“The gods are to blame – if you have grievances, tell heaven about them!”
This violent, outrageous and brilliantly cinematographed movie by Chinese filmmaker Jia Zhang-ke tells about four random crime stories based on real events that spread out in some places in China. The English title is likely an Easter egg to 1971’s wuxia movie, A Touch of Zen. A Touch of Sin was nominated at Cannes and winning Best Screenplay nomination. The movie starts with first story about Dahai (Jiang Wu), a coal mine worker who smelled corruption scandal by mine elites. He’s the only one insisting to reveal the corruption culture that adverse the villagers for too long. Through all his struggle, he tried to convince other workers to be aware that they had years of losses due to corruption of the elites. And like other leftist movements, reactions obtained by Dahai were violent and painful that led him into a brutal rampage.
Three other stories also came out from similar contradiction of China’s economic explosion. There are stories tells about a migrant worker trying to make living for his family, an abused parlor massage receptionist and a depressive young labor working in exploitative factory. Those four tales in this movie are not directly connected, yet they’re narrated in the same trajectory: a cumulative depression that causes each character to react brutally, especially in the case of Dahai—which becomes almost enigmatic. Zhang-ke brilliantly puts Dahai and other main characters into their breaking point against the conflict in the exact moment: difference choices, whether good or bad, lost in vague; as crime acts in this movie came out whether from “something” or even out of thin air.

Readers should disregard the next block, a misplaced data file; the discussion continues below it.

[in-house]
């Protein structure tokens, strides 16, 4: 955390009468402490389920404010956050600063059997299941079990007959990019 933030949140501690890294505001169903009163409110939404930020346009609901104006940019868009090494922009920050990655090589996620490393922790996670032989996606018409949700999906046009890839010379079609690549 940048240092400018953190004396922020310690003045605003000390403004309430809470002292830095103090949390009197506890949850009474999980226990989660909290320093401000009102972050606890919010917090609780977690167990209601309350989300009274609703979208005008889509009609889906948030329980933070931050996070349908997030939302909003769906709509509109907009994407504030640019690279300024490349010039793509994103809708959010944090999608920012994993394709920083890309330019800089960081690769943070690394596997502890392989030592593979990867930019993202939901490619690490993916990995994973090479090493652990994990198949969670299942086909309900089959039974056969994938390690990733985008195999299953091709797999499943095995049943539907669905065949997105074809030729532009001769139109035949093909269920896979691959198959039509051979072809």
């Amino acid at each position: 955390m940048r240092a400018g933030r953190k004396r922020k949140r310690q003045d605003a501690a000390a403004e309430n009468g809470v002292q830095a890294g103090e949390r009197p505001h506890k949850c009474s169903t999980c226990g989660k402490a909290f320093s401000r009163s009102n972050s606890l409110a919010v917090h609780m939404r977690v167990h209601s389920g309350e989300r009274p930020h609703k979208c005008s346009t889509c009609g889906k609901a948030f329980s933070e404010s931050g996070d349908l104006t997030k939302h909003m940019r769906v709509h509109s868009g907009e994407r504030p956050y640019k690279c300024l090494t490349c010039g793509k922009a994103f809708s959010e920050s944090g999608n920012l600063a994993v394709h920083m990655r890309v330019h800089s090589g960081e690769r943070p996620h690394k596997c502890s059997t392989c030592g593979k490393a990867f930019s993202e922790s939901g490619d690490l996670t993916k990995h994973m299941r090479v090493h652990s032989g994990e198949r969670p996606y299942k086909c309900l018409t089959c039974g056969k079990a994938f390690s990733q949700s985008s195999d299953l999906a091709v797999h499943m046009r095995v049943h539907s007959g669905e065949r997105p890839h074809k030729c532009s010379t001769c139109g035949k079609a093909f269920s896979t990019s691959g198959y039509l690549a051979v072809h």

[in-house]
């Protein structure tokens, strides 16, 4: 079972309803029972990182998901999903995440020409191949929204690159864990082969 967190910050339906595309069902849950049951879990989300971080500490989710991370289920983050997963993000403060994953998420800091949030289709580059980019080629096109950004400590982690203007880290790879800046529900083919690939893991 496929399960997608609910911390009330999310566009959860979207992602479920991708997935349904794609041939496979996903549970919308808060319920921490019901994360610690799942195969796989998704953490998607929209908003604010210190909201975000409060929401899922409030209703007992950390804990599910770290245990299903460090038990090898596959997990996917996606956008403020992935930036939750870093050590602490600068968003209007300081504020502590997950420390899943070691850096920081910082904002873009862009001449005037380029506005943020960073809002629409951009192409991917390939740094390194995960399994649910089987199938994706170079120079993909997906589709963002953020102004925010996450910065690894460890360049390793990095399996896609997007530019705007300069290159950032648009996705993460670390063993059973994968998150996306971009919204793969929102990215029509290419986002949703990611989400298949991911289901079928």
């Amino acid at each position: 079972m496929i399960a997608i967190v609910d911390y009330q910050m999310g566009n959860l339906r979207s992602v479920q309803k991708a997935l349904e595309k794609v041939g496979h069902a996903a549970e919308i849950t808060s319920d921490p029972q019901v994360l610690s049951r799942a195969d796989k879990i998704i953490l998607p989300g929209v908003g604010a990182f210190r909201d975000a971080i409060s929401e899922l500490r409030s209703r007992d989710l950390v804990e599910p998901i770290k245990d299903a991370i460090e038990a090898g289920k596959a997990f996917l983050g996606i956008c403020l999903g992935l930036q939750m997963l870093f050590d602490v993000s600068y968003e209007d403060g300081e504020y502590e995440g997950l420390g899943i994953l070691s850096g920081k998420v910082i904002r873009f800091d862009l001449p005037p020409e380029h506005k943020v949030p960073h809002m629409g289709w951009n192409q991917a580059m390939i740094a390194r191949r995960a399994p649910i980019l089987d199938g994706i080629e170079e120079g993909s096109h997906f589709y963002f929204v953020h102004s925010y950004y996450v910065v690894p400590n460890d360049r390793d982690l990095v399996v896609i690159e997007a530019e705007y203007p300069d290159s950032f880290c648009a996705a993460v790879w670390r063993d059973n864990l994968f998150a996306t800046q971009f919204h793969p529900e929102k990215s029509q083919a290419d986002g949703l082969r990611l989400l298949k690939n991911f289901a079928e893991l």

Displaying the very latest modern day of China, socially and economically, the true events that inspire A Touch of Sin happened not so long ago. Some incidents occurred within 2001 until 2013, including Zhou Kehua’s serial shootout between 2004-2012, and Deng Youjiao incident in 2009. Yet worst of all, I don’t really suspect Zhang-ke gave a real “message” about China signature’s animal cruelty, but somehow, I thought so. There are scenes of horse being whipped savagely and a scene of duck’s neck slit so open for no reason. The screenwriting is well-executed and decent. The cinematography, especially the murder scene, are stunning; almost reminding me of Park Chan-wook’s and Tarantino’s works: violent, black and bold. For in-depth scenes, sometimes the realistic scene shifts into surreal one. Just like the scene when you hear roaring tiger, following Dahai covers his shotgun with tiger-adorned cloth, which becomes my favorite pictures in this movie. Yes, obviously, you can see that in its cinematic poster already.
Despite being so violent, A Touch of Sin kicks in the necessary way. Its thoughtful for any kind of policy and view. That humanity should not be separated from human itself, whatever it is. After all, A Touch of Sin is a violently deep and worth movie to watch.
A Touch of Sin (2013)
“Tian zhu ding”
Drama, Action Written & Directed by: Jia Zhang-ke Starred by: Jiang Wu, Luo Lanshan, Zhang Jia-yi, Zhao Tao, Wang Baoqiang, Li Vivien Running Time: 133 mins Unrated